The reason this could mark a big moment for marketers relates to discovery. We all know that organic recommendations from peers are by far the most influential way to pique interest in others, and Snaps take recommendations to a whole new level with their super engaging format.
What we’re now talking about is people viewing a friend’s Snap – say of them at a restaurant – liking what they see, then being able to instantly access information about the restaurant and interact with the business directly.
Context Cards will only feature on Snaps using a venue-specific geofilter, or those that have been submitted to the public ‘Our Story’ feed and appear in Snap Map or search.
4. Facebook adds campaign-level budget optimisation
Most Facebook advertisers will be familiar with the issue of an ad set not being able to spend in line with the set budget.
This often happens when a target audience is relatively small or very specific, and Facebook simply can’t find enough users that fulfil both your criteria and its own, to deliver the ads to.
It could also happen if a particular ad set just isn’t performing very well.
Either way, when you’re busy juggling budgets, it’s a bit of a headache.
But Facebook is now looking to reintroduce an option that disappeared some time ago – budget optimisation at campaign level.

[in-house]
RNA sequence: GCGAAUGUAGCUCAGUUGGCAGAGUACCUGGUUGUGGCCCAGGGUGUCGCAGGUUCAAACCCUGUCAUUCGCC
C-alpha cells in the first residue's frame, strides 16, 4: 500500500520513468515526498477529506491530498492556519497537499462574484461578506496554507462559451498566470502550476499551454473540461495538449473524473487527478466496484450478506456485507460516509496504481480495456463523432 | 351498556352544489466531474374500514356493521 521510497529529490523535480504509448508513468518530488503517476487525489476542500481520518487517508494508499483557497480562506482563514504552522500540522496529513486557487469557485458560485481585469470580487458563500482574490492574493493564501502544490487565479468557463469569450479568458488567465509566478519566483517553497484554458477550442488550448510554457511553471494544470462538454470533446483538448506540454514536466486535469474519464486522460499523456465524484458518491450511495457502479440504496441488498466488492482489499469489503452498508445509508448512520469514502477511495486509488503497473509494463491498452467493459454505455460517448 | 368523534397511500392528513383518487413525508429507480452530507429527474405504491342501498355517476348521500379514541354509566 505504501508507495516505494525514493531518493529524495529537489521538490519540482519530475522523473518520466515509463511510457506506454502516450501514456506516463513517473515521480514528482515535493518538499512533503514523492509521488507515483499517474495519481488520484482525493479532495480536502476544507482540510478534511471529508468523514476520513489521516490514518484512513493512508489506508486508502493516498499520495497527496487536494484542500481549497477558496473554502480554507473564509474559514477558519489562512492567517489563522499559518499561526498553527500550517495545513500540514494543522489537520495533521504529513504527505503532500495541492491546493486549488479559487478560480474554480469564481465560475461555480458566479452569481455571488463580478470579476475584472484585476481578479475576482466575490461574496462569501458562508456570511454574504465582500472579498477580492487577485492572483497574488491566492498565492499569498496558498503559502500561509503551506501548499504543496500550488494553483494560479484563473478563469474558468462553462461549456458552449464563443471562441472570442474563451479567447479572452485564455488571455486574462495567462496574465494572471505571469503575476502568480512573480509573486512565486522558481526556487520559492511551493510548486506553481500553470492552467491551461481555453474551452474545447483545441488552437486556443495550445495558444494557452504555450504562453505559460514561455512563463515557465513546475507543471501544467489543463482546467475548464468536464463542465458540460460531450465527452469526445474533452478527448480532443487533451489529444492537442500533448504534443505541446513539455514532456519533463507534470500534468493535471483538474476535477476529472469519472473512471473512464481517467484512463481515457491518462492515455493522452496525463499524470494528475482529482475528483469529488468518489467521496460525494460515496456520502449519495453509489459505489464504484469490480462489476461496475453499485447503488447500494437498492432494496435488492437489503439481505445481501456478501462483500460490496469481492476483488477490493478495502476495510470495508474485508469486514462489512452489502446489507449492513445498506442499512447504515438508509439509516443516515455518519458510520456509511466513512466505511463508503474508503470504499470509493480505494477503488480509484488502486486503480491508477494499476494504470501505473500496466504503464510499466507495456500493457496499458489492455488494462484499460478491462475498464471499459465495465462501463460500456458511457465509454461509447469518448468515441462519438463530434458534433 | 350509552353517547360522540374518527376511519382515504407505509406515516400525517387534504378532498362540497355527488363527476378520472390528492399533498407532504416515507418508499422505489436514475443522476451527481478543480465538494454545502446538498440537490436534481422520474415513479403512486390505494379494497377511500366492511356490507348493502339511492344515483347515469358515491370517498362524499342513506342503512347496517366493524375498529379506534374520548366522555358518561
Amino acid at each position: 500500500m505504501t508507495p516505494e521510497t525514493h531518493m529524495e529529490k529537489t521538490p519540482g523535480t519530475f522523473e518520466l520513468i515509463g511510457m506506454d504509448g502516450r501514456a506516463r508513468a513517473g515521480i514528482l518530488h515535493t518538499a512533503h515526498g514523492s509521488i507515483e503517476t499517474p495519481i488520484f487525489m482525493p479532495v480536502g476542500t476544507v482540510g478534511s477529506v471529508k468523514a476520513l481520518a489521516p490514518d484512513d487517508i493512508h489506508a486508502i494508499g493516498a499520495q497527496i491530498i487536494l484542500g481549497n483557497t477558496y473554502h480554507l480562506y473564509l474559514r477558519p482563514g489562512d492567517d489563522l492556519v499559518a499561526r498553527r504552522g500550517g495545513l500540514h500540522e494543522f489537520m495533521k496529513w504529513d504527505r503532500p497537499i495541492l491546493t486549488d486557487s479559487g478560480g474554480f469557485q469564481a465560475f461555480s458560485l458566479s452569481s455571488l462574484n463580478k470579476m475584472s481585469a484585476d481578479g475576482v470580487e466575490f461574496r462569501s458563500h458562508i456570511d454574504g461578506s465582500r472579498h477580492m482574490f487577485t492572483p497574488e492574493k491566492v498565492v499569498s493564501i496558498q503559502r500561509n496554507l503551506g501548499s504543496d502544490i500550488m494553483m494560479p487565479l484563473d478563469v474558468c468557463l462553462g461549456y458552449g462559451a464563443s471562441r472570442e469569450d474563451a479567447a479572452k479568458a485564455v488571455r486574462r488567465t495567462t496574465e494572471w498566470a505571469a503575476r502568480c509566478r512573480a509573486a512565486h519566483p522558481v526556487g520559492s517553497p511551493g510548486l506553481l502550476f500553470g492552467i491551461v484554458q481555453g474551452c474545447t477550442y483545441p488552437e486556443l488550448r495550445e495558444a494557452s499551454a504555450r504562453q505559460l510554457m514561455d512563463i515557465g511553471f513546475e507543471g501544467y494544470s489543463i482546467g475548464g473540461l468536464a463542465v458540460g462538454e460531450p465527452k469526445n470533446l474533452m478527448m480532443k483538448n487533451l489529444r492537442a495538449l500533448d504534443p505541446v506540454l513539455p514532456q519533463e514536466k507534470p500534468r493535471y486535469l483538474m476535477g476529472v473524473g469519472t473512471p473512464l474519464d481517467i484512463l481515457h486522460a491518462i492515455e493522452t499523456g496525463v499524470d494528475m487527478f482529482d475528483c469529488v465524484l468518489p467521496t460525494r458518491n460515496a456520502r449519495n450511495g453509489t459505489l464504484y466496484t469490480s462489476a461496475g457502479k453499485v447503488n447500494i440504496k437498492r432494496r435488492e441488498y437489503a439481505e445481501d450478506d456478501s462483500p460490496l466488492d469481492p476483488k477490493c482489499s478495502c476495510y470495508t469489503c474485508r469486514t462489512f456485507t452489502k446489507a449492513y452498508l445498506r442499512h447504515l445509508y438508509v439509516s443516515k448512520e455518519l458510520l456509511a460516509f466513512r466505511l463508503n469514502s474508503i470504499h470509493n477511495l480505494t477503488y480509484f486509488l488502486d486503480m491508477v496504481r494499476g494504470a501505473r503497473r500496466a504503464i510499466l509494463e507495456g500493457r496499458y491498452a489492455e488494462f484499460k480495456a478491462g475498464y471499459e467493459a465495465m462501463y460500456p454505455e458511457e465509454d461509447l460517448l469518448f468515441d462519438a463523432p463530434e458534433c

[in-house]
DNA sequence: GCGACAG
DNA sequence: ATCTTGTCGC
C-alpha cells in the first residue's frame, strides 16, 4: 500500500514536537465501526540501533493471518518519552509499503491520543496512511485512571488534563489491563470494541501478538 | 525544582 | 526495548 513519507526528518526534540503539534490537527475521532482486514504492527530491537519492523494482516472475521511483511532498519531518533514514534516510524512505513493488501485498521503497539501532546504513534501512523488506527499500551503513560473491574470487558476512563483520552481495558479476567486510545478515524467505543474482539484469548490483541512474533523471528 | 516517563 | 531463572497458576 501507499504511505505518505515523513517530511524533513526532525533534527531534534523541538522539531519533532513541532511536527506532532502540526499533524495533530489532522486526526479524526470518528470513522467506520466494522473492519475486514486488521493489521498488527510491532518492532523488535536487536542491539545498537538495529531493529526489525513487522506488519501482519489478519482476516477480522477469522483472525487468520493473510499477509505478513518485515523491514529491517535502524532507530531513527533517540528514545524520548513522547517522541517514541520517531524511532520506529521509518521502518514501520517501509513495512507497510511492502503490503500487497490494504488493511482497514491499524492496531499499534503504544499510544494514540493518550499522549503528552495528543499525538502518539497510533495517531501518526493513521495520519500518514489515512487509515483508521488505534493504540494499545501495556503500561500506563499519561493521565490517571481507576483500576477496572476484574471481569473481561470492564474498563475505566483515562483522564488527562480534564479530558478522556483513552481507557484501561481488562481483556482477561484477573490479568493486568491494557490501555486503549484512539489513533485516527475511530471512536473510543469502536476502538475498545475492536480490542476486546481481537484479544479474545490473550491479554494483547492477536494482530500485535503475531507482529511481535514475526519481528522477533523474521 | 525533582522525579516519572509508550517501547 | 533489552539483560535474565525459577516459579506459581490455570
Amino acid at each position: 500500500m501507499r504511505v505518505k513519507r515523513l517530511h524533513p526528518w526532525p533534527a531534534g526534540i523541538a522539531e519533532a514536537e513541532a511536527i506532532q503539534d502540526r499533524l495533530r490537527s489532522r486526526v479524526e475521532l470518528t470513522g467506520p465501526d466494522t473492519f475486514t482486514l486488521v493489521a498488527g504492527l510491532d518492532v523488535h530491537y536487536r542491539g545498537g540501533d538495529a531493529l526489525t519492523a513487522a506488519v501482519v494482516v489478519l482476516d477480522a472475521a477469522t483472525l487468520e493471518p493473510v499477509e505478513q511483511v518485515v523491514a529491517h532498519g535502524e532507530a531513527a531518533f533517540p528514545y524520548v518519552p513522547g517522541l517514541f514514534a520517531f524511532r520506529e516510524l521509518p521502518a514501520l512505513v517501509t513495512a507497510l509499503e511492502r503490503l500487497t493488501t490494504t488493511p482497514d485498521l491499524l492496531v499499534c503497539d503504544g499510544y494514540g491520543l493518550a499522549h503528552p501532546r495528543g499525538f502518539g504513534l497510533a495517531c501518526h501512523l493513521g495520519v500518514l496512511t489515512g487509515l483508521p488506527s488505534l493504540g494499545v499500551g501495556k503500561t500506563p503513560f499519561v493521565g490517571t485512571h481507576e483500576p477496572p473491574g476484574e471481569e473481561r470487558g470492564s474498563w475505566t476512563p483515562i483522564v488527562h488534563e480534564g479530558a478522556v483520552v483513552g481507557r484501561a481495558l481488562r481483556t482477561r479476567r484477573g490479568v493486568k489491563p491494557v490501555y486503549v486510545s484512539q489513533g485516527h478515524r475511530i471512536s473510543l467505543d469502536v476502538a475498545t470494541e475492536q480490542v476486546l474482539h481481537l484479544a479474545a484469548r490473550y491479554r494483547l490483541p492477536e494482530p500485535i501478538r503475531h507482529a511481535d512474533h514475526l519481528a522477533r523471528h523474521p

Just like how budget optimisation at ad set level automatically adjusts spends based on ad performance, the campaign-level optimisation will do the same but for ad sets rather than individual ads.
So if you’re running a contest for example, and want to make sure that you spend £200 in total for the campaign, Facebook will assign more money to the ad sets getting the best results to ensure that your entire budget is used up.
5. Apple causes panic with new cookie-blocking Safari update – but how scary is it really?
Apple has done something really annoying, albeit more annoying to advertisers than users.
Along with a new Safari update comes the introduction of Intelligent Tracking Prevention (ITP), which signals a significant crackdown on third-party cross-site browsing data tracking.
ITP means that third-party cookies that track people across sites can only be used within 24 hours of visiting a website via Safari, and after that they can only be used for log-in purposes. Beyond 30 days the cookies are gone for good.
In terms of Facebook, this could result in an additional confirmation stage when using Facebook plug-ins on websites (after 24 hours), and a repeat login (after 30 days).
Facebook analytics could also be hit, with advertisers seeing skewed unique user counts from mobile website data.
People may also have to log in every time they use Facebook within an app, rather than just logging in once per device.
There’s no doubt that on many levels, ITP could impact businesses quite heavily – especially in terms of attribution.
But interestingly, it’s not yet clear whether Facebook’s retargeting pixel will be affected at all. It actually looks like it might not be, which for companies like ours is a bloody massive relief.
Google is already taking measures to limit the impact of ITP by releasing a new Google Analytics cookie. You can read all about that here.